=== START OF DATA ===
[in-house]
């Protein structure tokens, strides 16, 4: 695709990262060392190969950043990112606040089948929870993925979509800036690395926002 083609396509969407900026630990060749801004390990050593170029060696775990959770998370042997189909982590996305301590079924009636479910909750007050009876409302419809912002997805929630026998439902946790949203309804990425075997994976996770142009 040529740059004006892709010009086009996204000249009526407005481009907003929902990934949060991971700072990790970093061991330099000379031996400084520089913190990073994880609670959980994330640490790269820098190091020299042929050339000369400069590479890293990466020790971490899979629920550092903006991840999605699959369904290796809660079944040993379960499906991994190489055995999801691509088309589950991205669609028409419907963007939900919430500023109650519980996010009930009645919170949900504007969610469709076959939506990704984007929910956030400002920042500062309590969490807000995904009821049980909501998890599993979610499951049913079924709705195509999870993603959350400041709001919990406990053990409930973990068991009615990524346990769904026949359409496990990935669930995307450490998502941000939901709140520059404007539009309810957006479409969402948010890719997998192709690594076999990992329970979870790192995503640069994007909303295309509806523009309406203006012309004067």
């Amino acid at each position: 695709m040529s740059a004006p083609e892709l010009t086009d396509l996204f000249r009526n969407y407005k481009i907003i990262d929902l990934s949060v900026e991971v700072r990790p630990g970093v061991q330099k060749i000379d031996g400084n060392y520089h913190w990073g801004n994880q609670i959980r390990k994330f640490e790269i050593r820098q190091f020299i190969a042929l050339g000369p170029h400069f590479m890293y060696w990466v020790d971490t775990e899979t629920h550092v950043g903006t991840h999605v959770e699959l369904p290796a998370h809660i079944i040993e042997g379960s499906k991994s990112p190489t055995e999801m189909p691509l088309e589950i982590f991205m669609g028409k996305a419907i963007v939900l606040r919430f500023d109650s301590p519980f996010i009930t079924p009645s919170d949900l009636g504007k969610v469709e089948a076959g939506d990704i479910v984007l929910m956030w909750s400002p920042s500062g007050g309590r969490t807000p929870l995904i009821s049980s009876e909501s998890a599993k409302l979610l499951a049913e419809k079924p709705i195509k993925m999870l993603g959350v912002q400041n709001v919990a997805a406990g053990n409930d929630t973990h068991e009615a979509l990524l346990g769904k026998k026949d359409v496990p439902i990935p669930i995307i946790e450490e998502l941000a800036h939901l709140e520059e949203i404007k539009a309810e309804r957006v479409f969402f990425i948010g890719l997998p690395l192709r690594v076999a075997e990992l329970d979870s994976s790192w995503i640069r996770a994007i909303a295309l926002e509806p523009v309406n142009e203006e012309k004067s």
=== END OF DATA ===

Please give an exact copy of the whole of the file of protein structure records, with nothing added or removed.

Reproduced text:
[in-house]
């Protein structure tokens, strides 16, 4: 695709990262060392190969950043990112606040089948929870993925979509800036690395926002 083609396509969407900026630990060749801004390990050593170029060696775990959770998370042997189909982590996305301590079924009636479910909750007050009876409302419809912002997805929630026998439902946790949203309804990425075997994976996770142009 040529740059004006892709010009086009996204000249009526407005481009907003929902990934949060991971700072990790970093061991330099000379031996400084520089913190990073994880609670959980994330640490790269820098190091020299042929050339000369400069590479890293990466020790971490899979629920550092903006991840999605699959369904290796809660079944040993379960499906991994190489055995999801691509088309589950991205669609028409419907963007939900919430500023109650519980996010009930009645919170949900504007969610469709076959939506990704984007929910956030400002920042500062309590969490807000995904009821049980909501998890599993979610499951049913079924709705195509999870993603959350400041709001919990406990053990409930973990068991009615990524346990769904026949359409496990990935669930995307450490998502941000939901709140520059404007539009309810957006479409969402948010890719997998192709690594076999990992329970979870790192995503640069994007909303295309509806523009309406203006012309004067």
């Amino acid at each position: 695709m040529s740059a004006p083609e892709l010009t086009d396509l996204f000249r009526n969407y407005k481009i907003i990262d929902l990934s949060v900026e991971v700072r990790p630990g970093v061991q330099k060749i000379d031996g400084n060392y520089h913190w990073g801004n994880q609670i959980r390990k994330f640490e790269i050593r820098q190091f020299i190969a042929l050339g000369p170029h400069f590479m890293y060696w990466v020790d971490t775990e899979t629920h550092v950043g903006t991840h999605v959770e699959l369904p290796a998370h809660i079944i040993e042997g379960s499906k991994s990112p190489t055995e999801m189909p691509l088309e589950i982590f991205m669609g028409k996305a419907i963007v939900l606040r919430f500023d109650s301590p519980f996010i009930t079924p009645s919170d949900l009636g504007k969610v469709e089948a076959g939506d990704i479910v984007l929910m956030w909750s400002p920042s500062g007050g309590r969490t807000p929870l995904i009821s049980s009876e909501s998890a599993k409302l979610l499951a049913e419809k079924p709705i195509k993925m999870l993603g959350v912002q400041n709001v919990a997805a406990g053990n409930d929630t973990h068991e009615a979509l990524l346990g769904k026998k026949d359409v496990p439902i990935p669930i995307i946790e450490e998502l941000a800036h939901l709140e520059e949203i404007k539009a309810e309804r957006v479409f969402f990425i948010g890719l997998p690395l192709r690594v076999a075997e990992l329970d979870s994976s790192w995503i640069r996770a994007i909303a295309l926002e509806p523009v309406n142009e203006e012309k004067s």